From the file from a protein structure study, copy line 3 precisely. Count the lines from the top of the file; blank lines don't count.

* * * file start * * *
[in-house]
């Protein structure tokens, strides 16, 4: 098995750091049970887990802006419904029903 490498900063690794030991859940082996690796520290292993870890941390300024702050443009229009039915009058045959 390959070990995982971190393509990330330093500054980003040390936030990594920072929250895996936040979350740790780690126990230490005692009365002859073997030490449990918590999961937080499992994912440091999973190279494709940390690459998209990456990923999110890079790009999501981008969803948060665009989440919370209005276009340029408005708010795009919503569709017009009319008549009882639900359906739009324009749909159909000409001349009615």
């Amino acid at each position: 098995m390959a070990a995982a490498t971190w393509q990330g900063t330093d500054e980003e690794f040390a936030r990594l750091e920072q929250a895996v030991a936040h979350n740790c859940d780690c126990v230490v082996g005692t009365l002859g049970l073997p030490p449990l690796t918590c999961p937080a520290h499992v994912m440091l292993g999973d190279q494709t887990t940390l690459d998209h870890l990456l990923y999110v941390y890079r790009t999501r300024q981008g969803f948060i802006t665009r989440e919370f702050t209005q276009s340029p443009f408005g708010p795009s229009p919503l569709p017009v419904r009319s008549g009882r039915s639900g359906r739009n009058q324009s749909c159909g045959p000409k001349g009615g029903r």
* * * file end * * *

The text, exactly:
């Amino acid at each position: 098995m390959a070990a995982a490498t971190w393509q990330g900063t330093d500054e980003e690794f040390a936030r990594l750091e920072q929250a895996v030991a936040h979350n740790c859940d780690c126990v230490v082996g005692t009365l002859g049970l073997p030490p449990l690796t918590c999961p937080a520290h499992v994912m440091l292993g999973d190279q494709t887990t940390l690459d998209h870890l990456l990923y999110v941390y890079r790009t999501r300024q981008g969803f948060i802006t665009r989440e919370f702050t209005q276009s340029p443009f408005g708010p795009s229009p919503l569709p017009v419904r009319s008549g009882r039915s639900g359906r739009n009058q324009s749909c159909g045959p000409k001349g009615g029903r």